Ukraine issues two-day ultimatum to protesters

Ukraine issues two-day ultimatum to protesters

LUHANSK - Reuters
Ukraine issues two-day ultimatum to protesters

People gather in front of a barricade at the regional administration building in Donetsk, April 9, 2014. AP Photo

Ukrainian interior minister warned April 9 that they are prepared to use force to clear several government buildings seized by pro-Russian separatists in the east of the country.

Protesters continued to occupy the headquarters of Ukraine’s Security Service in the eastern city of Luhansk.

The security agency had earlier said that the separatists inside the building, armed with explosives and other weapons, allowed 56 hostages to leave the building during the night. A spokeswoman said there were no other hostages. But Tetyana Pohukay, a regional police spokeswoman, disputed that statement, saying there had never been any hostages inside, according to the Interfax news agency.

The Luhansk security services building was among several government offices seized by pro-Moscow groups on April 6 in an escalation of protests against the interim government in power since the ouster of President Viktor Yanukovych.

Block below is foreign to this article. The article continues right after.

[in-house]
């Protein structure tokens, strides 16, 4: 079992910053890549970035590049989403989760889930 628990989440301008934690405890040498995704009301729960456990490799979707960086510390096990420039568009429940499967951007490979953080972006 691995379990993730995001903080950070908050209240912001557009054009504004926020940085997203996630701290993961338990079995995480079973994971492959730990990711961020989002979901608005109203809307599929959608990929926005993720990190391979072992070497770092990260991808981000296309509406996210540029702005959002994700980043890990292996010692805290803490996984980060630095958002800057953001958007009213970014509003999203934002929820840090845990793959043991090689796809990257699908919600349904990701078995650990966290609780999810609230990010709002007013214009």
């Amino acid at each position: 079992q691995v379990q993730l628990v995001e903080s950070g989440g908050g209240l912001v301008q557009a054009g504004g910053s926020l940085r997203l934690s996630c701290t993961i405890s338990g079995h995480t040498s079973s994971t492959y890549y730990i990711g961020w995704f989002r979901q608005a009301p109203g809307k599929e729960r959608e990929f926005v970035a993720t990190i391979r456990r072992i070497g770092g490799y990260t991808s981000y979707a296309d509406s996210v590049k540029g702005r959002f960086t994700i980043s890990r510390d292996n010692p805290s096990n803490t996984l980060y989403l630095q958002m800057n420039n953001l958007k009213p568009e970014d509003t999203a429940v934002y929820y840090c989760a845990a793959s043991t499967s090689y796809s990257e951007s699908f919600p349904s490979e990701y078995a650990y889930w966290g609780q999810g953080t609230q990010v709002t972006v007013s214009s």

Interior Minister Arsen Avakov said the standoff in Luhansk and the two neighboring Russian-leaning regions of Donetsk and Kharkiv must be resolved within the next two days. “I want to repeat that there are two options: political settlement through negotiations and the use of force,” Avakov told reporters. “We are ready for both options.”

A spokesman for the protesters holding the building in Luhansk said that 50 people had left overnight and that talks on resolving the crisis were continuing. Others remained there.

Activists, many in balaclavas and masks, continued to build up barricades using tyres, wooden crates and sandbags, and prepared petrol bombs. Several were holding automatic rifles.

"Those who left were not ready to stay and fight," said the spokesman, who gave his name as Vasily and said his "soldiers" would fight on until a referendum on independence from Kiev was held.

"We of course must ask Russia to let us join it," he said, adding that he hoped for assistance from President Vladimir Putin."

The Ukrainian government says the occupations are part of a Russian-led plan to dismember the country, a charge Moscow denies.

U.S. Secretary of State John Kerry accused Russian agents and special forces on Tuesday of stirring separatist unrest and said Moscow could be trying to prepare for military action as it had in Crimea.
Russia denied the accusations on April 9 and dismissed concerns over a troop buildup near the border with Ukraine in what has become the worst East-West crisis since the end of the Cold War in 1991.

"The United States and Ukraine have no reason to be worried," the Russian Foreign Ministry said.

"Russia has stated many times that it is not carrying out any unusual or unplanned activity on its territory near the border with Ukraine that would be of military significance."